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January 1959

Retinitis Punctata AlbescensA Functional and Diagnostic Evaluation

Author Affiliations

New York
Department of Ophthalmology of the New York University Post-Graduate Medical School. Dr. Goodman is associated with the Manhattan Eye, Ear, and Throat Hospital.

AMA Arch Ophthalmol. 1959;61(1):93-101. doi:10.1001/archopht.1959.00940090095014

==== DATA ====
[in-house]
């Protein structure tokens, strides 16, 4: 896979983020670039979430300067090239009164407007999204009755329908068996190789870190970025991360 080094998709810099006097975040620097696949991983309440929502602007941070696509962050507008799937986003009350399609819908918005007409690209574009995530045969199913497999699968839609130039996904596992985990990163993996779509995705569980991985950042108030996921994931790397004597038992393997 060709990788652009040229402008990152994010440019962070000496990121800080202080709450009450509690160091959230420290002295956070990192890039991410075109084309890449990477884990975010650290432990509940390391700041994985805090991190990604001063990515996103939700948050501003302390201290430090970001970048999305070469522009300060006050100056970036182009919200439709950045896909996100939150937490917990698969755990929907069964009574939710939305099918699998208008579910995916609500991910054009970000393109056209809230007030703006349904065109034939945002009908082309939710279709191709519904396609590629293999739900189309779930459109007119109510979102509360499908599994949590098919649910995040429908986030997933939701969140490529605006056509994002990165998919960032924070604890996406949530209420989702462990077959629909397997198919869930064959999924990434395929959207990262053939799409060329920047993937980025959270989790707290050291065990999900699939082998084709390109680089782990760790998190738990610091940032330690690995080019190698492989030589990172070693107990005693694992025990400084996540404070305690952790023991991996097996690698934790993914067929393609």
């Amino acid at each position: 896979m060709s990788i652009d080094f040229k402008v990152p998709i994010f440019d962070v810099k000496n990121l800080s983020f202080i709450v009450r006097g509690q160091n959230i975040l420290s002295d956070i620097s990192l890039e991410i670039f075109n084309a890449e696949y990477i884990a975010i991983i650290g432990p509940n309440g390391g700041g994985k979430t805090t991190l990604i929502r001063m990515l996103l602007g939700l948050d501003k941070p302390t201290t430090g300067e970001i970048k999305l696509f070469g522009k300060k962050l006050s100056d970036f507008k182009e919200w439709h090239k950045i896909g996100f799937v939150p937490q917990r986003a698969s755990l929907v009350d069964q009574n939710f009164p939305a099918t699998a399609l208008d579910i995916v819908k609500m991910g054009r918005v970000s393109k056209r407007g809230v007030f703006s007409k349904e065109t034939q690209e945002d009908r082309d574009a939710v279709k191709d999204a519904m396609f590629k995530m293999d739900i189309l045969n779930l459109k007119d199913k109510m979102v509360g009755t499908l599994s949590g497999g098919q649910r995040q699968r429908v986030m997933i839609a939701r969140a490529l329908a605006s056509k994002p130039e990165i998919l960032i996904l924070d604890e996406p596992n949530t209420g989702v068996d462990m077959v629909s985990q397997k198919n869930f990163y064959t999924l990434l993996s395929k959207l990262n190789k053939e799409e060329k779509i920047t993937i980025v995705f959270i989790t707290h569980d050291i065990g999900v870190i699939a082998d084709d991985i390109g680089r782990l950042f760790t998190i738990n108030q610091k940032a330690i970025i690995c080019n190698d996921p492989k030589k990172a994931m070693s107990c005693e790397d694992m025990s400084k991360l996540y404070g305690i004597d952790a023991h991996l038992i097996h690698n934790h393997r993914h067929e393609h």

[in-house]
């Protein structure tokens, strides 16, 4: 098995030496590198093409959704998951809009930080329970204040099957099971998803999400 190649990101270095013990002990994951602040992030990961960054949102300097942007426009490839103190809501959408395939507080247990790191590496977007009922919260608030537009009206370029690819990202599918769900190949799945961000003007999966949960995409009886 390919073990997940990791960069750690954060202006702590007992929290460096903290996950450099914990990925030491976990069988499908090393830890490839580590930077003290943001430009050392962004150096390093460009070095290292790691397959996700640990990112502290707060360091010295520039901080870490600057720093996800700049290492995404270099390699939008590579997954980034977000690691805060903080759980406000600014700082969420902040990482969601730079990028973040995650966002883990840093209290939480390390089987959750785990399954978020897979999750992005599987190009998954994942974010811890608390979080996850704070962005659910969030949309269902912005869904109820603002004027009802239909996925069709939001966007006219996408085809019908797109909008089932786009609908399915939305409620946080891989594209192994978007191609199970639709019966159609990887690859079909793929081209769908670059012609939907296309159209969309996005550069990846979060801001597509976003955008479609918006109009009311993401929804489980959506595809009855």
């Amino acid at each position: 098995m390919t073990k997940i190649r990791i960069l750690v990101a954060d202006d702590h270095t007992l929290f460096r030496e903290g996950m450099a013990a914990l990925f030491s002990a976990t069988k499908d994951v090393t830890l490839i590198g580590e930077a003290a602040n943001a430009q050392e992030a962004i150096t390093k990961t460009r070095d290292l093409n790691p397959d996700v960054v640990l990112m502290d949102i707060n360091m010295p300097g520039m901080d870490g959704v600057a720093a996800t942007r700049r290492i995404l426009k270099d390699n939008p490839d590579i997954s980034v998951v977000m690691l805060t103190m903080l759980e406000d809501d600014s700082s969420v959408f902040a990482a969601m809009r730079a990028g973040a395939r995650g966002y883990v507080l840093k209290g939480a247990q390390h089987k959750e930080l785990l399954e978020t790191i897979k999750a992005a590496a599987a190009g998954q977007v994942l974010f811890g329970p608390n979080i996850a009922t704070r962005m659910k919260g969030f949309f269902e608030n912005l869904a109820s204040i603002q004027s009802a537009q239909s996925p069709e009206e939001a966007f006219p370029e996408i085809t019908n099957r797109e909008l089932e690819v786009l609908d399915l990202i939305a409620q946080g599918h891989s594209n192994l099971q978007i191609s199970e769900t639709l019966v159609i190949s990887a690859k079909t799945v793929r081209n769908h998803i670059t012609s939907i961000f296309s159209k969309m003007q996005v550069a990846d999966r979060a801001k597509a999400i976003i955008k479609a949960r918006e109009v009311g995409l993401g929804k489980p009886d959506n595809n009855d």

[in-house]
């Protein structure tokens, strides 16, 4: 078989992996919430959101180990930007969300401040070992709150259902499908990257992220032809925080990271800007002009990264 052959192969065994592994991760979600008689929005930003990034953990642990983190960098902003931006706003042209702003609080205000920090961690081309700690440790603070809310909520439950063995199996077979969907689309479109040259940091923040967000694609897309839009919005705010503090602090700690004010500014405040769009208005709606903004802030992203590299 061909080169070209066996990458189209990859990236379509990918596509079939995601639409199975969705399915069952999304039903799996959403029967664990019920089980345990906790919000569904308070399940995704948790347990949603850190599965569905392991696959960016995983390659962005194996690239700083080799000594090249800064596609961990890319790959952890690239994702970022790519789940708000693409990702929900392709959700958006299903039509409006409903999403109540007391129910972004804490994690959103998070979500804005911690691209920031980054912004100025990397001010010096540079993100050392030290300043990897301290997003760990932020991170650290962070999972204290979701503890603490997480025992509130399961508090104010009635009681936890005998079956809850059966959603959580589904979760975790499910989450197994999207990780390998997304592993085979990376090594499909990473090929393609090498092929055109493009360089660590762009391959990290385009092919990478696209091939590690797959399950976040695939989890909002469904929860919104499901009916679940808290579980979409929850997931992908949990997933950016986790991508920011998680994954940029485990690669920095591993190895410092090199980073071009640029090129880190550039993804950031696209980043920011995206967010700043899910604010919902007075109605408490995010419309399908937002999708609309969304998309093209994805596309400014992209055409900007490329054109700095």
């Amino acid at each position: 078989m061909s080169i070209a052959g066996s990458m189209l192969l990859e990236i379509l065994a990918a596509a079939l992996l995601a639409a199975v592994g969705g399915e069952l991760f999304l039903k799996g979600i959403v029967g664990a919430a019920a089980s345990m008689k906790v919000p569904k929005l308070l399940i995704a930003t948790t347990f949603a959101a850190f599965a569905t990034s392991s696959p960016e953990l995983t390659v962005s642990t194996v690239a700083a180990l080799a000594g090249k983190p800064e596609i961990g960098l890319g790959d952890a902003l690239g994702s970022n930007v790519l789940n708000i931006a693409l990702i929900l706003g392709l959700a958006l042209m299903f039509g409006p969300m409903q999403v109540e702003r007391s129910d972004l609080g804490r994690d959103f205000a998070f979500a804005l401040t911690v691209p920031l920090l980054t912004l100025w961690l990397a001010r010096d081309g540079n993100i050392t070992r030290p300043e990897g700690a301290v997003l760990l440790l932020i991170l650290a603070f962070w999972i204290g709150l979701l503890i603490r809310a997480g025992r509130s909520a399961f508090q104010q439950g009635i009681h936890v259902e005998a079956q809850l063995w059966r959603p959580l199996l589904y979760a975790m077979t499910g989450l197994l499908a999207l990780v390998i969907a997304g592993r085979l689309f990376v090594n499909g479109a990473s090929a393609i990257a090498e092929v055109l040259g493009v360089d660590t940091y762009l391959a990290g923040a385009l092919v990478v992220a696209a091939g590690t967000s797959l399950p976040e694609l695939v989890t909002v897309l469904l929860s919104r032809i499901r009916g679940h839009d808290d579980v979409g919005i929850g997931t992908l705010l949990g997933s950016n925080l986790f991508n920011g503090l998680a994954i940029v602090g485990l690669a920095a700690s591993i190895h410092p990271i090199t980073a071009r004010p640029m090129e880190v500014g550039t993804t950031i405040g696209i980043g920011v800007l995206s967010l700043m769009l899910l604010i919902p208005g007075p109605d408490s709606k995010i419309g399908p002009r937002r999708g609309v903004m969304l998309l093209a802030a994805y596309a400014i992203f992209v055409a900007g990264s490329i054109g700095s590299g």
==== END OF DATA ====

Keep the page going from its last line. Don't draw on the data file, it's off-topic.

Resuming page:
Introduction  Retinitis punctata albescens is a tapetoretinal disorder characterized by an ophthalscopic picture of diffusely scattered white, dot-like lesions situated deep to the retinal vessels and associated with some impairment of night vision.* It is usually congenital or commences at an early age; the frequent occurrence of parental consanguinity suggests a recessive mode of inheritance. Pallor of the optic disc, reduction in caliber of the retinal vessels, and pigment deposition, either interspersed among the white spots or forming their core, are frequently reported. Functional manifestations may include decreased visual acuity, constriction of visual field, and alterations in color perception. The condition is usually stationary or very slowly progressive, but in some cases it may run a degenerative course similar to that of retinitis pigmentosa.In a critical review of the literature in 1910, Lauber3 selected more than 25 cases of "so-called retinitis punctata albescens" and placed them in a

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